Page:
Steve Glinski comments on the articles written by Paul Vixie (//www.dmnews.com/articles/2000-09-04/10381.html) and seems to have two basic facts wrong that lead him to believe that Vixie wants to regulate the Internet.
Vixie has no interest in stopping Glinski, or anyone else, from communicating with their customers if those customers have given their permission. If Glinski’s customers have provided their e-mail addresses to him, and have asked him to communicate with them, that’s all there is to it. Vixie and others involved in Internet governance and management have no issue with them. They only seek to ensure that the systems don’t get abused in the process and innocent people don’t get caught in the loop.
The more fundamental error (and misunderstanding) on Glinski’s part is that “the Internet, by its design, is a free and clear network.” This cannot be further from reality, but it is a common misnomer. The original network that became known as the “Internet” was funded by the Advanced Research Projects Agency, later changed to the Defense Advanced Research Projects Agency, in the 1960s and ’70s, and then by the National Science Foundation as an academic and research network. Even this wasn’t free — it cost taxpayers money. But in 1992-93 this changed, and a completely new network was built from the ground up. And it was funded by the Internet service providers themselves.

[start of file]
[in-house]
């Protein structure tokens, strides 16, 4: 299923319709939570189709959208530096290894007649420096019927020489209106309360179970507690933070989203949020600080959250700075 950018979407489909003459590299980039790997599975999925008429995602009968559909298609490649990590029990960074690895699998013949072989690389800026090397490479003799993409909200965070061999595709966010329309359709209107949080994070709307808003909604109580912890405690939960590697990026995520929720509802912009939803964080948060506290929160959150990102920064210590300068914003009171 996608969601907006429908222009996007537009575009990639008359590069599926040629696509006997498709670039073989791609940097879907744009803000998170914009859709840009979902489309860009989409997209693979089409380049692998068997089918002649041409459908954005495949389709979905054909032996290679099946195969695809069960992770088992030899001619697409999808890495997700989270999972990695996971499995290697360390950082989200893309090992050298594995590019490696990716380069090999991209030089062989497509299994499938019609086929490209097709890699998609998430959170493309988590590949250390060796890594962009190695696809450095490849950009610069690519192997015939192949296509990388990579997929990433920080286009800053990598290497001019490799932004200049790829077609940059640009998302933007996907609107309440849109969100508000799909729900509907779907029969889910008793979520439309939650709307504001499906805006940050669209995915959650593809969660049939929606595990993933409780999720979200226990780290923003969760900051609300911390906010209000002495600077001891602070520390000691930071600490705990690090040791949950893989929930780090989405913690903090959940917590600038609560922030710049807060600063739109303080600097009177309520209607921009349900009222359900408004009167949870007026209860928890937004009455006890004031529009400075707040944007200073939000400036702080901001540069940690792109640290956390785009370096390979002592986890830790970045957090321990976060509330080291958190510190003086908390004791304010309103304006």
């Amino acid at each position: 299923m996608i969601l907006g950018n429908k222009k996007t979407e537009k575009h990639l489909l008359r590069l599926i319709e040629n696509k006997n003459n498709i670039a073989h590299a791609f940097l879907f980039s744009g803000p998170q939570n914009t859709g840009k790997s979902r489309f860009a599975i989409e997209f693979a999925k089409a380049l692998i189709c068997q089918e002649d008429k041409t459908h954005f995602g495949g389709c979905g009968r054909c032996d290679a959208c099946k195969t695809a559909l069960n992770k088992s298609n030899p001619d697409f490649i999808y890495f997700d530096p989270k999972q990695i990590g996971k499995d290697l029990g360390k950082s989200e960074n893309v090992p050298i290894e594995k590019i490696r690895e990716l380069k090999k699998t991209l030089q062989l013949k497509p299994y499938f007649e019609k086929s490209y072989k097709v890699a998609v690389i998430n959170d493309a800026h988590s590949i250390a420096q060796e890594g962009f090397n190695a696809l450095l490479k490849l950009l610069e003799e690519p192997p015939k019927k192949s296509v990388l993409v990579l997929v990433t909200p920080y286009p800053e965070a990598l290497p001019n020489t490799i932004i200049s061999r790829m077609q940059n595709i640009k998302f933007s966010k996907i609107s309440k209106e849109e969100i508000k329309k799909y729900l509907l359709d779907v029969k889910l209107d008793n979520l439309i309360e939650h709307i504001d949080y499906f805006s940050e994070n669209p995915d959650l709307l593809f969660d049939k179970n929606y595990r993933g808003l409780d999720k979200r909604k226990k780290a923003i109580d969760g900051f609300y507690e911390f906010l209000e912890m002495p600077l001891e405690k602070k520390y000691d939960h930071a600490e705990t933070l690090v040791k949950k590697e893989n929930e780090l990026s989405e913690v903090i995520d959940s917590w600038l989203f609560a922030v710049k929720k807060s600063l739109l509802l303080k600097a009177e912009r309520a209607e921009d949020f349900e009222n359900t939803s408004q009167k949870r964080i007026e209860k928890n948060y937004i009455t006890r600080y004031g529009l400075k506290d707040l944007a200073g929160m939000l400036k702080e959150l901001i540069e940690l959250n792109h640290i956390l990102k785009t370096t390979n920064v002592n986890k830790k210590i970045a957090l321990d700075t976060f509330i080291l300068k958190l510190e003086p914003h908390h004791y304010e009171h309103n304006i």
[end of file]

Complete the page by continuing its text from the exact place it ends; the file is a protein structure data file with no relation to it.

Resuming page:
That continues today. There is no altruism on the Internet today. Everybody pays. None of it is free or clear. So Glinski and others have to understand that they are now playing in someone else’s forum, and the rules of that forum apply. Even Glinski must recognize this: He pays AOL $19.95 a month and signed a service agreement whereby he promised not to send e-mail to others without their explicit permission.
He also must agree that he has no fundamental right to receive service from AOL. It can cancel his account at any time. So neither free nor clear applies to his use, either.
CenterGate Research Group LLC